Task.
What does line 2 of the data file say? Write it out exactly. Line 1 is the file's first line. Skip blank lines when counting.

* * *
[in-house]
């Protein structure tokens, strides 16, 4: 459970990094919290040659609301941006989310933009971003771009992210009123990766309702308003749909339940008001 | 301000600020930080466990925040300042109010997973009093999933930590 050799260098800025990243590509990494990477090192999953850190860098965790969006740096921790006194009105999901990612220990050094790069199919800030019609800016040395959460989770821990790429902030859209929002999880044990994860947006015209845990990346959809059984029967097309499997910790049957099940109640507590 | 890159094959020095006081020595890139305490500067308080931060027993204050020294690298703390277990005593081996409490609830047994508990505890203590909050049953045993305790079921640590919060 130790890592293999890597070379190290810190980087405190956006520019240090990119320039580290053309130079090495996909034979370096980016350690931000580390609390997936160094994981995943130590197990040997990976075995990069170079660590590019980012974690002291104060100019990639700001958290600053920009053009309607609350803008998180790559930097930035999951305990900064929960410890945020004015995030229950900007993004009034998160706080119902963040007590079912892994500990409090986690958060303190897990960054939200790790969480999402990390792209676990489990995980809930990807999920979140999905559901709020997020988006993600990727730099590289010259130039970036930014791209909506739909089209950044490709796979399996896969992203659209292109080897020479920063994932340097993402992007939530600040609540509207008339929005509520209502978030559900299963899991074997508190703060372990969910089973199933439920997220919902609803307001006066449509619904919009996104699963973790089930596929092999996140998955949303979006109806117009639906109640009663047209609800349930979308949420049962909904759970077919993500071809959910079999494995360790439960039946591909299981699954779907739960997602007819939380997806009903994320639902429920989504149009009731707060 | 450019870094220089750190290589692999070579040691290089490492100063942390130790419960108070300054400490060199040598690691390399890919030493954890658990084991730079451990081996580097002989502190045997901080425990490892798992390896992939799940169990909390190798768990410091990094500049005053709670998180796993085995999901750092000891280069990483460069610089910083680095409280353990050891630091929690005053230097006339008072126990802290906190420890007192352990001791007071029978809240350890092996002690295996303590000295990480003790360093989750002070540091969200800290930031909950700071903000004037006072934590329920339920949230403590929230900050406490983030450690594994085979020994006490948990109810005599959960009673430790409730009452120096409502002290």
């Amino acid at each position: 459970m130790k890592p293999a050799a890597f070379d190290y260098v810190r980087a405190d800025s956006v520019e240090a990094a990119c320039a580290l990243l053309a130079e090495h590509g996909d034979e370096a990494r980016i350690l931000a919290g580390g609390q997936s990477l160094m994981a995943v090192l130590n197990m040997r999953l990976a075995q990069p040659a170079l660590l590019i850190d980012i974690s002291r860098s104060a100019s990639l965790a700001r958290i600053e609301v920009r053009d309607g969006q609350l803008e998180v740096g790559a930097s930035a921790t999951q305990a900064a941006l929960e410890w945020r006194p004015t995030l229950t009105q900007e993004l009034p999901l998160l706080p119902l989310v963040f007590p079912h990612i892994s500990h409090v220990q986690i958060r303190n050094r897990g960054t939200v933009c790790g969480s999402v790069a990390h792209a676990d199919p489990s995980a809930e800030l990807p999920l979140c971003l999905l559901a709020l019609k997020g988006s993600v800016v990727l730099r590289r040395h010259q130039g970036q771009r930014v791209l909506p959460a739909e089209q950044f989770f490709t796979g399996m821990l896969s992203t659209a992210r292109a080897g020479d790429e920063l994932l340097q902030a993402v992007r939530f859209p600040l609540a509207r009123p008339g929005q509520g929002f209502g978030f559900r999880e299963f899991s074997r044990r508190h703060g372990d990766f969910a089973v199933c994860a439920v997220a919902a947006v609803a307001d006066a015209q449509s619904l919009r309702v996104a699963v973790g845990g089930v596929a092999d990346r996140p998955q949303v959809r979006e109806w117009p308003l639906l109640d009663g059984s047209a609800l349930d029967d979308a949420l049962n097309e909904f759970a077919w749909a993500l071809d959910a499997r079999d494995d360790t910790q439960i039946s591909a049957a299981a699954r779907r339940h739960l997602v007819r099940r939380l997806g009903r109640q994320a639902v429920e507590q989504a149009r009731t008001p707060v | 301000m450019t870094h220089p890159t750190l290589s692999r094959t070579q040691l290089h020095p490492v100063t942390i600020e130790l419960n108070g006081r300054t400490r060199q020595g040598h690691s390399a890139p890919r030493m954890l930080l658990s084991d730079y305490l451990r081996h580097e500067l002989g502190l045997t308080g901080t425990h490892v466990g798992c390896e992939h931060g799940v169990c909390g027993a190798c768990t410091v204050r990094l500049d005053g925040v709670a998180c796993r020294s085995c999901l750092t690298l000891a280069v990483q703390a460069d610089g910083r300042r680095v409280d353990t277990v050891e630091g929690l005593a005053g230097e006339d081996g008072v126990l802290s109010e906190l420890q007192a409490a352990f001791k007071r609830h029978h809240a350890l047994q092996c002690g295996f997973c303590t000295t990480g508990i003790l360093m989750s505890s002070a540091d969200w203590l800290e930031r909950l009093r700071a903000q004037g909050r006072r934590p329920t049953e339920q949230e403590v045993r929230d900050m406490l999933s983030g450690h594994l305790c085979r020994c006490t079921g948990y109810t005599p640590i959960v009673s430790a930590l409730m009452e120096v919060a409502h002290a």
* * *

């Protein structure tokens, strides 16, 4: 459970990094919290040659609301941006989310933009971003771009992210009123990766309702308003749909339940008001 | 301000600020930080466990925040300042109010997973009093999933930590 050799260098800025990243590509990494990477090192999953850190860098965790969006740096921790006194009105999901990612220990050094790069199919800030019609800016040395959460989770821990790429902030859209929002999880044990994860947006015209845990990346959809059984029967097309499997910790049957099940109640507590 | 890159094959020095006081020595890139305490500067308080931060027993204050020294690298703390277990005593081996409490609830047994508990505890203590909050049953045993305790079921640590919060 130790890592293999890597070379190290810190980087405190956006520019240090990119320039580290053309130079090495996909034979370096980016350690931000580390609390997936160094994981995943130590197990040997990976075995990069170079660590590019980012974690002291104060100019990639700001958290600053920009053009309607609350803008998180790559930097930035999951305990900064929960410890945020004015995030229950900007993004009034998160706080119902963040007590079912892994500990409090986690958060303190897990960054939200790790969480999402990390792209676990489990995980809930990807999920979140999905559901709020997020988006993600990727730099590289010259130039970036930014791209909506739909089209950044490709796979399996896969992203659209292109080897020479920063994932340097993402992007939530600040609540509207008339929005509520209502978030559900299963899991074997508190703060372990969910089973199933439920997220919902609803307001006066449509619904919009996104699963973790089930596929092999996140998955949303979006109806117009639906109640009663047209609800349930979308949420049962909904759970077919993500071809959910079999494995360790439960039946591909299981699954779907739960997602007819939380997806009903994320639902429920989504149009009731707060 | 450019870094220089750190290589692999070579040691290089490492100063942390130790419960108070300054400490060199040598690691390399890919030493954890658990084991730079451990081996580097002989502190045997901080425990490892798992390896992939799940169990909390190798768990410091990094500049005053709670998180796993085995999901750092000891280069990483460069610089910083680095409280353990050891630091929690005053230097006339008072126990802290906190420890007192352990001791007071029978809240350890092996002690295996303590000295990480003790360093989750002070540091969200800290930031909950700071903000004037006072934590329920339920949230403590929230900050406490983030450690594994085979020994006490948990109810005599959960009673430790409730009452120096409502002290």